In this work we have explored the use of a Surface Plasmon resonance (SPR) phenomenon for the detection of interleukin-6 (IL-6), a pro-inflammatory cytokine. It plays an important role in the muscle tissues, having direct relation with muscle contraction and, thus, it is considered a biomarker for some types of muscular dystrophies. Here we show that SPR can be used as a real-time monitoring of the shift of the reflectance dip of a gold diffraction grating in front to the antibody adhesion to gold.
Organ-on-a-chip (OOC) devices offer new approaches for metabolic disease modeling and drug discovery by providing biologically relevant models of tissues and organs in vitro with a high degree of control over experimental variables for high-content screening applications. Yet, to fully exploit the potential of these platforms, there is a need to interface them with integrated non-labeled sensing modules, capable of monitoring, in situ, their biochemical response to external stimuli, such as stress or drugs. In order to meet this need, we aim here to develop an integrated technology based on coupling a localized surface plasmon resonance (LSPR) sensing module to an OOC device to monitor the insulin in situ secretion in pancreatic islets, a key physiological event that is usually perturbed in metabolic diseases such as type 2 diabetes (T2D). As a proof of concept, we developed a biomimetic islet-on-a-chip (IOC) device composed of mouse pancreatic islets hosted in a cellulose-based scaffold as a novel approach. The IOC was interfaced with a state-of-the-art on-chip LSPR sensing platform to monitor the in situ insulin secretion. The developed platform offers a powerful tool to enable the in situ response study of microtissues to external stimuli for applications such as a drug-screening platform for human models, bypassing animal testing.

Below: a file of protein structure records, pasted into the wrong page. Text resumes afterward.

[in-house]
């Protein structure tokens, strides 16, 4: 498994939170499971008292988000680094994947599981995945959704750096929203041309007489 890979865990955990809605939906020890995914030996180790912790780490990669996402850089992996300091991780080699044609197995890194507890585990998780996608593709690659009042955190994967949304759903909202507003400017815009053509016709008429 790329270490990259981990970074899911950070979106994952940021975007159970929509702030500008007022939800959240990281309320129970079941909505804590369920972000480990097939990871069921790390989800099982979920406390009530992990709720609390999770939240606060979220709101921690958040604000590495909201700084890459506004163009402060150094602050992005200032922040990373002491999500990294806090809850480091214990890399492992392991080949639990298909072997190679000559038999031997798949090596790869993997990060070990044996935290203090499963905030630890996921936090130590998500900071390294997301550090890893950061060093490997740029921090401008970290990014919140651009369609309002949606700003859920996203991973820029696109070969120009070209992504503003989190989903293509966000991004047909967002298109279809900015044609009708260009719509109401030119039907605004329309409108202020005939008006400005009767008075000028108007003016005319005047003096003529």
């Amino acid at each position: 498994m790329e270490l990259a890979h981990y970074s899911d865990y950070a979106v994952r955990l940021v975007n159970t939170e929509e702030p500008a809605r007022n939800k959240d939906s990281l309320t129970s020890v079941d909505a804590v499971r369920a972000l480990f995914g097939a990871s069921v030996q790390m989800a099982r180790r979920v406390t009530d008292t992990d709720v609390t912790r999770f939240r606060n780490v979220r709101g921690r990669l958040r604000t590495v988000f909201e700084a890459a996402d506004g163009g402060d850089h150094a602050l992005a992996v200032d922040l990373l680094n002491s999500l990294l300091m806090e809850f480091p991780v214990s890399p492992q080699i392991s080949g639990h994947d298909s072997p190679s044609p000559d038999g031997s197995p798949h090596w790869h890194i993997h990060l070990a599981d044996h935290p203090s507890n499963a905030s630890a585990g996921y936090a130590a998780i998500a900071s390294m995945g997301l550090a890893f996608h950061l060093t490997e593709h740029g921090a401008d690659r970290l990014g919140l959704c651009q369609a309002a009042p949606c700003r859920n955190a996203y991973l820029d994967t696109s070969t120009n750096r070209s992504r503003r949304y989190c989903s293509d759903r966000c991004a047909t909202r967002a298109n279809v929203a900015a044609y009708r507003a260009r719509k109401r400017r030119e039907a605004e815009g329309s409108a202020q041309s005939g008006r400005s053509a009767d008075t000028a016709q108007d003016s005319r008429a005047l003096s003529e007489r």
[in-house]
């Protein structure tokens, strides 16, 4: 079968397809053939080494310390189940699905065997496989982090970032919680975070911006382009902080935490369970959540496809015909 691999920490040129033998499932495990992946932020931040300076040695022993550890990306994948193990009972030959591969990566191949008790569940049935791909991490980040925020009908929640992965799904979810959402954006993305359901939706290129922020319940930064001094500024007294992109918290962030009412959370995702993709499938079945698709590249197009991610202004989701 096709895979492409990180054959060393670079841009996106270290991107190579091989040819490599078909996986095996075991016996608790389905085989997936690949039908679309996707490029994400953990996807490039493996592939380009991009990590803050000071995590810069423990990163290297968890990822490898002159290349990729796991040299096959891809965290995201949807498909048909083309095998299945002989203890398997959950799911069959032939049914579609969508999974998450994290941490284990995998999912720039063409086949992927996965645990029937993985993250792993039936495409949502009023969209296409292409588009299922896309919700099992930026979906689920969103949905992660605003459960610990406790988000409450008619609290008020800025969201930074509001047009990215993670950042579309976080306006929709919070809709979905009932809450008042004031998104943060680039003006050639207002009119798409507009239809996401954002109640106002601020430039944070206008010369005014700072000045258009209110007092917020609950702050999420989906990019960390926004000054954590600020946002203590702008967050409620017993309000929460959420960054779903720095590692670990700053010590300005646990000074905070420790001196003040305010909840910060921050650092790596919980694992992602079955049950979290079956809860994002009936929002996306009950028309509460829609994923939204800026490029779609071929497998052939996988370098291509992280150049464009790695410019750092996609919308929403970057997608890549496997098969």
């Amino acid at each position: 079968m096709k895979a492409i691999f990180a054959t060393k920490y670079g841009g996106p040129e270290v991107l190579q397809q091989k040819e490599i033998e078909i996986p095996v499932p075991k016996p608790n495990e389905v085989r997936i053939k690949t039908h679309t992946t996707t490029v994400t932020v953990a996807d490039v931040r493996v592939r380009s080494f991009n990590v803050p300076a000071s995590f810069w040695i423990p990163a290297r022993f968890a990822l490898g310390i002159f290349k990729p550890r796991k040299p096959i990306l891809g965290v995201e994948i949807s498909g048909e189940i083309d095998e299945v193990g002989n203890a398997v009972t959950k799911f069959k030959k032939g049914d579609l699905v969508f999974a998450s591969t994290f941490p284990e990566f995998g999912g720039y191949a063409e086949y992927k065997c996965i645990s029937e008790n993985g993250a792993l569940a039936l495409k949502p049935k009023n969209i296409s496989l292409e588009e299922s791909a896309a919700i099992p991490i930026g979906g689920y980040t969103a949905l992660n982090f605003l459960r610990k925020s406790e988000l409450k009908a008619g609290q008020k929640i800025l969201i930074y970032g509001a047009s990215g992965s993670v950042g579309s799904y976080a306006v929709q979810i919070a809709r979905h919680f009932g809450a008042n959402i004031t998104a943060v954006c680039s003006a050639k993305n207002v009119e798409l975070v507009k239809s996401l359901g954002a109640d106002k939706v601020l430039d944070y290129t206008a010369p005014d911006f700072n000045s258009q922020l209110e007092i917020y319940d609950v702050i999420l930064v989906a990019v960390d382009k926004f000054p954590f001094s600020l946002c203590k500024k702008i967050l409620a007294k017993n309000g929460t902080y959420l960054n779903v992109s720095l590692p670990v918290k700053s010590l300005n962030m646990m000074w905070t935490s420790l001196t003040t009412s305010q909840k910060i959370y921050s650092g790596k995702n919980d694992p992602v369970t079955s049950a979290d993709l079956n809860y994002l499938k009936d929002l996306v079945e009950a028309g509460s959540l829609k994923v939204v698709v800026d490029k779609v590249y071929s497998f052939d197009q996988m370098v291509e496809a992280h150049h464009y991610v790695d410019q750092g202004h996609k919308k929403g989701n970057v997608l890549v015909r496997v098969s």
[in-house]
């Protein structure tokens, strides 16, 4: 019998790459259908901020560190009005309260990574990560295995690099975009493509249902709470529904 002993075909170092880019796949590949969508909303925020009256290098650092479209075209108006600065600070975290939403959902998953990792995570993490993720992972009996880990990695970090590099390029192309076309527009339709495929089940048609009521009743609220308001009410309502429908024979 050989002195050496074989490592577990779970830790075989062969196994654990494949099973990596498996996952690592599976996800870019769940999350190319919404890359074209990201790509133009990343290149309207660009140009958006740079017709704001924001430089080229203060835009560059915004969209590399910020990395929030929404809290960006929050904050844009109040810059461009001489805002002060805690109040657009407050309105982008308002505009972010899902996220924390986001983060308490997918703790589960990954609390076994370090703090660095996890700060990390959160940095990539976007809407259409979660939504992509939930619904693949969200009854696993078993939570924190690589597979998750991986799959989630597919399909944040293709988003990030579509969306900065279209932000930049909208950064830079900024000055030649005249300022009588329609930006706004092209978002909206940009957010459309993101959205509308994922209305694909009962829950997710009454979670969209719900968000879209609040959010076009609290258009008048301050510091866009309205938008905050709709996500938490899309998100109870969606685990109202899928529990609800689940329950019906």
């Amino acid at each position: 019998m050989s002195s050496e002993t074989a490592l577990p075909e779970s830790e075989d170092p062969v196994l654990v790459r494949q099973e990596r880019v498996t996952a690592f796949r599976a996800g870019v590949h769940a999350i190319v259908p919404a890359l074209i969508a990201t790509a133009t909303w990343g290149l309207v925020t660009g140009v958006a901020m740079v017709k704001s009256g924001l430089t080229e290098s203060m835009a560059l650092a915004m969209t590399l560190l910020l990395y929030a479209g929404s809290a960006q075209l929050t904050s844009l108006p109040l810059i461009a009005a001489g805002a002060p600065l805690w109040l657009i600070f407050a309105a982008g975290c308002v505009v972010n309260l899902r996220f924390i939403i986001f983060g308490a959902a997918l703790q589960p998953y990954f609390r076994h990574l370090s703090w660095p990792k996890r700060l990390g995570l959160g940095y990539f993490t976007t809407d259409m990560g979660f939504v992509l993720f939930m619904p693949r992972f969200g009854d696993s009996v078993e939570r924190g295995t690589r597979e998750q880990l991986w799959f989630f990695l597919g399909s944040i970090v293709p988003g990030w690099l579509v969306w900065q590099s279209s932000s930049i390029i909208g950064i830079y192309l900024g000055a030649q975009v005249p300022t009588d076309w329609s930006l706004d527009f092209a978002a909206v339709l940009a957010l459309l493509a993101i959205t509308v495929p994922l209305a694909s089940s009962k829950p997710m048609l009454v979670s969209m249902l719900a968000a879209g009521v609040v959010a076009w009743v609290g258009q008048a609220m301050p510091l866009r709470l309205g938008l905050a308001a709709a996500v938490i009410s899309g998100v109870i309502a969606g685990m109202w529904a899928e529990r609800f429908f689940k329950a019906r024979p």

Non-alcoholic fatty liver affects about 25% of global adult population. On the long-term, it is associated with extra-hepatic compliances, multiorgan failure, and death. Various invasive and non-invasive methods are employed for its diagnosis such as liver biopsies, CT scan, MRI, and numerous scoring systems. However, the lack of accuracy and reproducibility represents one of the biggest limitations of evaluating the effectiveness of drug candidates in clinical trials. Organ-on-chips (OOC) are emerging as a cost-effective tool to reproduce in vitro the main NAFLD’s pathogenic features for drug screening purposes. Those platforms have reached a high degree of complexity that generate an unprecedented amount of both structured and unstructured data that outpaced our capacity to analyze the results. The addition of artificial intelligence (AI) layer for data analysis and interpretation enables those platforms to reach their full potential. Furthermore, the use of them do not require any ethic and legal regulation. In this review, we discuss the synergy between OOC and AI as one of the most promising ways to unveil potential therapeutic targets as well as the complex mechanism(s) underlying NAFLD.
Gómez-Domínguez, D., Epifano, C., Miguel, F., Castaño, A. G., Vilaplana-Martí, B., Martín, A., Amarilla-Quintana, S., Bertrand, A. T., Bonne, G., Ramón-Azcón, J., Rodríguez-Milla, M. A., Pérez de Castro, I., (2020). Consequences of Lmna exon 4 mutations in myoblast functionCells 9, (5), 1286